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The project, which would have linked 125 acres of sites where Jesus preached the Sermon on the Mount, urged his disciples to become “fishers of men†and was said to have fed the 5,000 from five loaves and two fishes, is now in jeopardy.

[color:purple]but, man! think of the cool underwater roller coaster ride and all the new McD menu items we'll miss if this theme park doesn't go through!!! "WON'T SOMEONE THINK OF THE CHILDREN???"

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Some more light cast in today's news -

Saudi officials defend hajj crowd-control measures .

The incident was set off as tens of thousands of pilgrims filed past a series of three pillars on a wide bridge. It is accessible by only four entry and exit ramps, and about the width of an eight-lane highway.

People entering one of the ramps tripped over luggage that had been dropped, starting a stampede.

...

Saudi Crown Prince Sultan Bin Abdel Aziz offered his condolences in a statement on Saudi Al-Ekhbariya television.

"We feel pain and sorrow for them and for their families and we send our condolences," the prince said.

He said the kingdom "spared no effort" to avoid such disasters at the hajj.

But he said it "cannot stop what God has preordained. It is impossible."

Then why bother with things like "effort", I always wonder?

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Saudi Crown Prince Sultan Bin Abdel Aziz offered his condolences in a statement on Saudi Al-Ekhbariya television.

"We feel pain and sorrow for them and for their families and we send our condolences," the prince said.

He said the kingdom "spared no effort" to avoid such disasters at the hajj.

But he said it "cannot stop what God has preordained. It is impossible."

Then why bother with things like "effort", I always wonder?

I spent the past three and half months living in a mostly Muslim community in northern Ghana. People there, Muslims and Christians alike, often make comments about things being God's will -- similar to the quote above. They would argue that although God decides what one's fate holds, one can still make an "effort" to live a good life. One's efforts will be rewarded when God decides one's fate.

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Saudi Crown Prince Sultan Bin Abdel Aziz offered his condolences in a statement on Saudi Al-Ekhbariya television.

"We feel pain and sorrow for them and for their families and we send our condolences," the prince said.

He said the kingdom "spared no effort" to avoid such disasters at the hajj.

But he said it "cannot stop what God has preordained. It is impossible."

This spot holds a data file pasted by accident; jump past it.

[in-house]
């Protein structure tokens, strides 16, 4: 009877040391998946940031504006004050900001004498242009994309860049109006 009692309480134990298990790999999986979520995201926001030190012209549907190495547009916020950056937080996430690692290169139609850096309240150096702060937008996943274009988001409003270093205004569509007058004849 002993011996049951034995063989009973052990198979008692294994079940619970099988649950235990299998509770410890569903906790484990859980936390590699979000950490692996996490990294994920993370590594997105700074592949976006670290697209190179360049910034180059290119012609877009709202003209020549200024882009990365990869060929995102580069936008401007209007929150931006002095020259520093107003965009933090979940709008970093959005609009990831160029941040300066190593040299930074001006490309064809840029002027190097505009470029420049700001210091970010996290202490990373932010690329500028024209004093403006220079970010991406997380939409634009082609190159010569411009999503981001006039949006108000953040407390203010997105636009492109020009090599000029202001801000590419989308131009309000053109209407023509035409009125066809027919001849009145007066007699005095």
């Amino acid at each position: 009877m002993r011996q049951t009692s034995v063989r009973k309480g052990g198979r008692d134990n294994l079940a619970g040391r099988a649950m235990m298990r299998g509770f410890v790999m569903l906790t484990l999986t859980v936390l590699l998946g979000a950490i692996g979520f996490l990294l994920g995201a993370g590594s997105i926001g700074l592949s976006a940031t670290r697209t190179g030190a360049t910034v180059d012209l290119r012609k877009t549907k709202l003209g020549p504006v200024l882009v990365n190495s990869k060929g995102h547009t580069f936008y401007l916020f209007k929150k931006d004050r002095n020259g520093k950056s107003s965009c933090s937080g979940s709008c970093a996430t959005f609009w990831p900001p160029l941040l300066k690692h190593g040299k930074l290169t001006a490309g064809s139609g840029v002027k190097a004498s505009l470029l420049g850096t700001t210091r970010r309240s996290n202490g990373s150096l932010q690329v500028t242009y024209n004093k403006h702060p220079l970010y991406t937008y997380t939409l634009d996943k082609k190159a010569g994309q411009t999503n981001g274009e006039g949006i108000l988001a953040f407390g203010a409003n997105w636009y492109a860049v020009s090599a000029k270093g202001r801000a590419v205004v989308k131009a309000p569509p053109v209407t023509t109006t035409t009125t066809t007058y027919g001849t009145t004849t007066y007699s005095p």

Then why bother with things like "effort", I always wonder?

I spent the past three and half months living in a mostly Muslim community in northern Ghana. People there, Muslims and Christians alike, often make comments about things being God's will -- similar to the quote above. They would argue that although God decides what one's fate holds, one can still make an "effort" to live a good life. One's efforts will be rewarded when God decides one's fate.

the really worrying thing is that in my experience of muslim countries, they extend this sort of attitude to driving.

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Ha, so true -- though the Christian drivers in Ghana have the same attitude. If you hop a bus or a mini-bus between towns, the driver usually leads everyone in a prayer before you get going. If the driver is Christian there is often part of the prayer where he starts asking for the bus to be "soaked in the blood of Jesus," which is really bizarre the first time you hear it.

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If the driver is Christian there is often part of the prayer where he starts asking for the bus to be "soaked in the blood of Jesus," which is really bizarre the first time you hear it.

:D!

Possibly more disconcerting are all the Hindu and Buddhist bus drivers, who have reincarnation up their theological sleeve should they fail to make some hairpin turn.

The will-of-God line, Christian, Muslim, etc., alike, I can appreciate on one level (there are some intractables in life, after all, and expressing it in the language of some omnipotent intelligence that looks kind of like us can be an interesting way to phrase it), but it does work too well as a catch-all for all the things you can't explain or are afraid to think about too much ("Gee, Dad, why are you beating Mom so hard?" "It's the will of God, son, watch well and learn. Besides, it's in the Bible/Qur'an, so pipe down").

But still, it does make a nice qualifier for the stuff that can't be controlled - "I'll see you at the show tomorrow night, and can't wait to hear the killer Terrapin they're going to do, God willing/in'sh'Allah."